Let me tell you a bit about the scene: Mom and Dad’s house is an open-plan, post and beam beauty in which life takes place in the kitchen – which is the first room you walk into through the garage (as with most of the world, they never, ever use their front door). As soon as you come in, the dining room is just beyond the large kitchen island, and the L of couches to its right. (A Franklin stove sits near the couches but has been dark and unused for the better part of the past two years, unlike decades before when it was well-tended and in daily use.) There is a large tv that bisects the kitchen and the living/dining area, and it is constantly on. Mostly it’s the old black and white movies, sometimes it’s the cooking channel, and in the evenings it’s set to the local weather. Mom has become ever so slightly hard of hearing these days, and so the tv plays at a volume that adds a certain frenetic energy to the room. I always have to turn it down in order to hold a conversation. And through it all, dad – at least the past few years – has either been sitting at the island on a stool, sitting in his chair to the side, or lying down on the nearby couch. Since we four Conants moved him from the stool to the couch this past Sunday night he has lain there ever since, and it’s my suspicion it may well be where he remains until he dies. Because there’s little question about it now: my father is dying.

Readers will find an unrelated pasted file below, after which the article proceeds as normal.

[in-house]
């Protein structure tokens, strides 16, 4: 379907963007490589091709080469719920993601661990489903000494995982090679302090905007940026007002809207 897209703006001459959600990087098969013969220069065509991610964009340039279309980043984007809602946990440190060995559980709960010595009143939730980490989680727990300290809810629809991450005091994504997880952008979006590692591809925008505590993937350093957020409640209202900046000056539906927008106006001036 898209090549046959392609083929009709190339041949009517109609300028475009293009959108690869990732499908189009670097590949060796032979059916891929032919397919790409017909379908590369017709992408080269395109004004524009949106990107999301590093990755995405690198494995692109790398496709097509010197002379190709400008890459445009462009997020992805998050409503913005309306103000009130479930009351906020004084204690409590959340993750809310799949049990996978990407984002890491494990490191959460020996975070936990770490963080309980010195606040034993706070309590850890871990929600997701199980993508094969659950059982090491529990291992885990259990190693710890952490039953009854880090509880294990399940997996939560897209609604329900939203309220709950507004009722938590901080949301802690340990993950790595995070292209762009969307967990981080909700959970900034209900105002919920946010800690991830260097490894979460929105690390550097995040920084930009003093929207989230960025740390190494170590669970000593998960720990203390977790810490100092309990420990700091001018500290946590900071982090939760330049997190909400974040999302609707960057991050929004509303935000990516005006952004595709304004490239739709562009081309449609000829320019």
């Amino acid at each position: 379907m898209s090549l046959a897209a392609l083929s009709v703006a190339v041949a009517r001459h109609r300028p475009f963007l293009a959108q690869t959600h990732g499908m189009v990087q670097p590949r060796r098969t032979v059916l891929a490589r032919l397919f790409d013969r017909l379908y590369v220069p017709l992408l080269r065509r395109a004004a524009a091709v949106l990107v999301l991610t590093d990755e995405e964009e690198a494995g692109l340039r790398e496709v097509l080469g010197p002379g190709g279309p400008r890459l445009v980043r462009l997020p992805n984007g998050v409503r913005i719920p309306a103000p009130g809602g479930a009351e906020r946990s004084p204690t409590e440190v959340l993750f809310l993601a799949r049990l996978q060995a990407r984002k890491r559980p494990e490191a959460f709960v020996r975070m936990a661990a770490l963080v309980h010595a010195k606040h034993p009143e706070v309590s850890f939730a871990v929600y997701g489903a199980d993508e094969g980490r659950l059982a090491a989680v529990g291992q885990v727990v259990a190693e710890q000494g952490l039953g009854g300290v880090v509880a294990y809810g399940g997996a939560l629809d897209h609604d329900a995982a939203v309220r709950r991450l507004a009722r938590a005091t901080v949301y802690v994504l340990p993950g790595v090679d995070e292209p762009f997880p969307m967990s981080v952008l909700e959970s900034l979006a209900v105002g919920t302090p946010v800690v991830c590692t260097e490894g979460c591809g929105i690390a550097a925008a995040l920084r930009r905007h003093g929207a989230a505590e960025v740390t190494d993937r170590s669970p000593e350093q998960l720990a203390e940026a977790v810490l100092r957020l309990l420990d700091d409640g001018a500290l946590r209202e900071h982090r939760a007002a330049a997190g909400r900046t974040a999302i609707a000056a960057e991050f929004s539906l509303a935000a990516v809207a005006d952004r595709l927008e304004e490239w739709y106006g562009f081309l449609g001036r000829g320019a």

As I’ve said before, we Conants – at least mom and dad, Bob and Nancy, that is – aren’t very comfortable with physical displays of affections. Or spoken expressions, either I suppose. It was only through a very intentional campaign made by my ex husband years ago (when he was still my very new boyfriend) that I learned to say “I love you” to either of them. Thank goodness it was over the phone – I don’t think I could have done it in person. But at the end of my catch-up calls on Sunday evenings from Chicago to sleepy Greenfield, just as I was about to hang up, Fareed would lean in close to my face and mouth in an exaggerated way ‘AND I LOVE YOU!’ and he’d shake me til I said it. I thank my ex for a couple of things in my life, and this is one of them. From that time forward it because customary to end conversations with an ‘I love you’. But in person, not so much. And after I moved here, even less. Only in the past few months have I made an effort to revive it. Because, well, now’s the time, you know?